There is still a Roman Catholic church, a Greek Catholic church, a Lutheran church, a Unitarian church. I grew up Lutheran so that’s the church I know about. The Ladies Aide that my mother belonged to has given up making sandwiches and dainties and serving food at funerals. The members are too old. That probably says it all.
It’s not about being or not being Christian. It’s about the exclusivity of community, about origins, about the old country. That’s pretty well faded away with the dying of my parents’ generation. My kids don’t see themselves as Icelandic or Irish or English. The grandkids even have a little German and Russian thrown in. They see themselves as Canadian. Or American. They’re not hyphenated anything. They’ll leave the ranting and raving, the comedy and tragedy of ethnic identity to new immigrants.
New houses are going up regularly west of town. Strangers. Or not strangers, often people who had cottages and want to retire here. Or people who worked here for a time and want to come back. Gimli is a good place to retire. All the advantages of a small town but two good highways leading to Winnipeg and Walmart. If you’re that way inclined, you can go to see The Royal Winnipeg Ballet and drive home in the same evening. Or attend a hockey game.
The town is small, a mile by half a mile. The lake on the east, the railway track on the west, deep government ditches on the north and south. Winter houses are replacing the cottages to the north and south. Small developments are appearing where there used to be farms along the lake. An enclave of expensive houses have appeared beside a golf course at Pelican Beach north of town. Birds of a feather, or, in cases like this, birds of a chequebook. The local council makes them pay through the nose for the privilege. Taxes are shockingly high. A friend of mine pays double what I pay in Victoria, BC for a house of about the same value.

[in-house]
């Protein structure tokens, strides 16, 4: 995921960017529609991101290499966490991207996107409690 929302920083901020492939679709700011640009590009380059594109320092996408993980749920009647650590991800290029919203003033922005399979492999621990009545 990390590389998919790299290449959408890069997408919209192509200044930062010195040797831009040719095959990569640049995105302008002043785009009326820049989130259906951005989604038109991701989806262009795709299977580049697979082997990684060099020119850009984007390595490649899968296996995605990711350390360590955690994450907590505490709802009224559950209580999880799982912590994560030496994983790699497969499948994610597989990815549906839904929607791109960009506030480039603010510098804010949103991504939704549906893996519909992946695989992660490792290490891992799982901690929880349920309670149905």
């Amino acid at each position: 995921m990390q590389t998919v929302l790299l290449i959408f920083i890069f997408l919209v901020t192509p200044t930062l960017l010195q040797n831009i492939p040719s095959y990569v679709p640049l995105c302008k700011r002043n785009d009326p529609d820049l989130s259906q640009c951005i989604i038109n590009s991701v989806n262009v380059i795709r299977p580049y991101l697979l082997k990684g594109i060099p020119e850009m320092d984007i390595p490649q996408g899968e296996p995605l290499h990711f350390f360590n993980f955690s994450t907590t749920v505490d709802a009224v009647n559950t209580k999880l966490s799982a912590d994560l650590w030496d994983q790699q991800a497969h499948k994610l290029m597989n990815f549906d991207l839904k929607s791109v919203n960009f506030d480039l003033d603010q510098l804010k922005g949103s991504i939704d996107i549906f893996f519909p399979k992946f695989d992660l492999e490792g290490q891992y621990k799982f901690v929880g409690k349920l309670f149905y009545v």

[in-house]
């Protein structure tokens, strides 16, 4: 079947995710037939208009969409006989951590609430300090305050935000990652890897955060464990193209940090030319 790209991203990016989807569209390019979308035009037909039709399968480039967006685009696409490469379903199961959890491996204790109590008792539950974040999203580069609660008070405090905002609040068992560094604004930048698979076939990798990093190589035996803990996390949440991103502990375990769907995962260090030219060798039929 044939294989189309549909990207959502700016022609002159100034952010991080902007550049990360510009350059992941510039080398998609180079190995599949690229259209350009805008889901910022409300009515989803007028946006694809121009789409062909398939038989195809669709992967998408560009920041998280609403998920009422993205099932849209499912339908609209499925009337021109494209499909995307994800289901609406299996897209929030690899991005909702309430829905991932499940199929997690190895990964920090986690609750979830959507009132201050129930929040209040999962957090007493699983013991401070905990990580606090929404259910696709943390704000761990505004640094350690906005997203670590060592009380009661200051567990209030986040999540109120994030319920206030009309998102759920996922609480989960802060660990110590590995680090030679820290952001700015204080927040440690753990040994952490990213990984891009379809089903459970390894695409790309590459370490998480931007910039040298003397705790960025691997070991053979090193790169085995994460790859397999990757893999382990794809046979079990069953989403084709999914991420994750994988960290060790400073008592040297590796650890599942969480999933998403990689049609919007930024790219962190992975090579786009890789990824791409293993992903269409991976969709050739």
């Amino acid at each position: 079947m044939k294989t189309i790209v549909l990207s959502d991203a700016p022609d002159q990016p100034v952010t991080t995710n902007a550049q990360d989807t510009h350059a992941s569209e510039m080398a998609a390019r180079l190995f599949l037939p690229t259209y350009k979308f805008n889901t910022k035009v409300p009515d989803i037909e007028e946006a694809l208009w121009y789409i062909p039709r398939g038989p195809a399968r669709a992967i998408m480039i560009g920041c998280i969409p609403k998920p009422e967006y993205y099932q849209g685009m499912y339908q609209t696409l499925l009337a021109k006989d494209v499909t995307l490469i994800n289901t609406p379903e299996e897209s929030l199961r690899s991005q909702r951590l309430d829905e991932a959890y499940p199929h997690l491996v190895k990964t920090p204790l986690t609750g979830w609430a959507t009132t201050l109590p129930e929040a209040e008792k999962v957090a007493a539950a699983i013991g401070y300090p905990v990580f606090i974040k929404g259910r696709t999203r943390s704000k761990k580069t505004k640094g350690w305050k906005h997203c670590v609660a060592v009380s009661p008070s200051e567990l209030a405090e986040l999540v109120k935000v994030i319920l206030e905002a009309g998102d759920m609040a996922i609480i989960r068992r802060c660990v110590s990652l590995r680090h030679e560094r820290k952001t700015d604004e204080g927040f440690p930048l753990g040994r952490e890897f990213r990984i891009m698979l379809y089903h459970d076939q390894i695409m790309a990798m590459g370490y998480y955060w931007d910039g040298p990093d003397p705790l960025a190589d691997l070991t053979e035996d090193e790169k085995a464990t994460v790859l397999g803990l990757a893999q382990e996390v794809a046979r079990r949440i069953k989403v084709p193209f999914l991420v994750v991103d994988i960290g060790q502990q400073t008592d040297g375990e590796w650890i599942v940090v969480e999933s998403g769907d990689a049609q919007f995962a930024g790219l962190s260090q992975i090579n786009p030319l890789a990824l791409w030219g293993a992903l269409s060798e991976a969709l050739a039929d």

The Vikings believed a man had to have luck to succeed. Without it, intelligence and physical strength didn’t come to much. Gimli has luck. The first Icelandic celebrations were held in Winnipeg. They moved to Gimli. Hnausa, a small community to the north, also had an Icelandic celebration for a while but finally quit. Gimli was closer to Winnipeg on the rail line. Now, Islindingadagurinn is the event of the year. Figures vary about how many people come but the town is jammed with tourists looking for an Icelandic experience on the first long weekend in August. They bring money. Also, the Celebration provides a recognizable tourist identity.
Part of Gimli having the Icelandic celebration is luck but, for twelve months every year, local people work at making it a success.
It’s a strange mix. Icelandic settlement, Ukrainian settlement, fishing village, cottage country, WWII airbase, industrial park, home of excellent whiskey, bedroom community for Winnipeg. Maybe all of those things, plus lifetime friendships, are what draw many of us back to Gimli every summer.
However, where other communities have disappeared or are just shadows of themselves, Gimli continues to prosper. Maybe it’s the sand beaches, the lake that reaches to the horizon, the history, the sunsets, the location. Maybe the Vikings were right. Maybe part of it is good luck.